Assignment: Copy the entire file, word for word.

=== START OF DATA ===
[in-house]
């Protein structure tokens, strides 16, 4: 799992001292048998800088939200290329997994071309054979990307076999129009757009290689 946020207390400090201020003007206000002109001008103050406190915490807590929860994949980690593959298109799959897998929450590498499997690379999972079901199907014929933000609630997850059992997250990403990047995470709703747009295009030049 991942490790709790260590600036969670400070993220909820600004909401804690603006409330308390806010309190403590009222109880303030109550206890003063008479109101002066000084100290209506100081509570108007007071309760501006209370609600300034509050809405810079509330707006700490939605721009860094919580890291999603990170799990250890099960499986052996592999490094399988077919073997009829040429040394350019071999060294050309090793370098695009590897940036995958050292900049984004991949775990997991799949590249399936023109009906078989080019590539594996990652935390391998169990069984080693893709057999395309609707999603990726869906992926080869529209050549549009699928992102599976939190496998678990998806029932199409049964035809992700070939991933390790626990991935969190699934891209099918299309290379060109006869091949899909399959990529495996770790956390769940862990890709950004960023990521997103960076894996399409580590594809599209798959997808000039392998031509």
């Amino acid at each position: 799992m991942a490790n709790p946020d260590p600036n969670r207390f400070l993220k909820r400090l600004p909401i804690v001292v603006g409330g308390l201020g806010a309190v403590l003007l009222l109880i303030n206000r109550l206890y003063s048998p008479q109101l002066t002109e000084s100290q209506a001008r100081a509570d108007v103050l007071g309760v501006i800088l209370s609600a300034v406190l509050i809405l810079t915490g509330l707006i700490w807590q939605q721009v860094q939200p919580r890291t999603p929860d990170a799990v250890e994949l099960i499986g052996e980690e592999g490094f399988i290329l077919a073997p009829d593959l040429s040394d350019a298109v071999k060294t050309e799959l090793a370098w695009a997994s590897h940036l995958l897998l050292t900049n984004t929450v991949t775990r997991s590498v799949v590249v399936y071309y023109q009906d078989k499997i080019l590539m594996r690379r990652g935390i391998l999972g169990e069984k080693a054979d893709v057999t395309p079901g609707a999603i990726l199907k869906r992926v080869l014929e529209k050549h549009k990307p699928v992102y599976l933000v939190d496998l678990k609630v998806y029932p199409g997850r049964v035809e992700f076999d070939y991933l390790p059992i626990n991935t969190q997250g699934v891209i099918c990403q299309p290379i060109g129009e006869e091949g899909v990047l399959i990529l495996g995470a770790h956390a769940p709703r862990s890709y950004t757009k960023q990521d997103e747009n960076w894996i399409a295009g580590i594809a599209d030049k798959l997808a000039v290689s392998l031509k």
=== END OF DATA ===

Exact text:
[in-house]
């Protein structure tokens, strides 16, 4: 799992001292048998800088939200290329997994071309054979990307076999129009757009290689 946020207390400090201020003007206000002109001008103050406190915490807590929860994949980690593959298109799959897998929450590498499997690379999972079901199907014929933000609630997850059992997250990403990047995470709703747009295009030049 991942490790709790260590600036969670400070993220909820600004909401804690603006409330308390806010309190403590009222109880303030109550206890003063008479109101002066000084100290209506100081509570108007007071309760501006209370609600300034509050809405810079509330707006700490939605721009860094919580890291999603990170799990250890099960499986052996592999490094399988077919073997009829040429040394350019071999060294050309090793370098695009590897940036995958050292900049984004991949775990997991799949590249399936023109009906078989080019590539594996990652935390391998169990069984080693893709057999395309609707999603990726869906992926080869529209050549549009699928992102599976939190496998678990998806029932199409049964035809992700070939991933390790626990991935969190699934891209099918299309290379060109006869091949899909399959990529495996770790956390769940862990890709950004960023990521997103960076894996399409580590594809599209798959997808000039392998031509």
């Amino acid at each position: 799992m991942a490790n709790p946020d260590p600036n969670r207390f400070l993220k909820r400090l600004p909401i804690v001292v603006g409330g308390l201020g806010a309190v403590l003007l009222l109880i303030n206000r109550l206890y003063s048998p008479q109101l002066t002109e000084s100290q209506a001008r100081a509570d108007v103050l007071g309760v501006i800088l209370s609600a300034v406190l509050i809405l810079t915490g509330l707006i700490w807590q939605q721009v860094q939200p919580r890291t999603p929860d990170a799990v250890e994949l099960i499986g052996e980690e592999g490094f399988i290329l077919a073997p009829d593959l040429s040394d350019a298109v071999k060294t050309e799959l090793a370098w695009a997994s590897h940036l995958l897998l050292t900049n984004t929450v991949t775990r997991s590498v799949v590249v399936y071309y023109q009906d078989k499997i080019l590539m594996r690379r990652g935390i391998l999972g169990e069984k080693a054979d893709v057999t395309p079901g609707a999603i990726l199907k869906r992926v080869l014929e529209k050549h549009k990307p699928v992102y599976l933000v939190d496998l678990k609630v998806y029932p199409g997850r049964v035809e992700f076999d070939y991933l390790p059992i626990n991935t969190q997250g699934v891209i099918c990403q299309p290379i060109g129009e006869e091949g899909v990047l399959i990529l495996g995470a770790h956390a769940p709703r862990s890709y950004t757009k960023q990521d997103e747009n960076w894996i399409a295009g580590i594809a599209d030049k798959l997808a000039v290689s392998l031509k």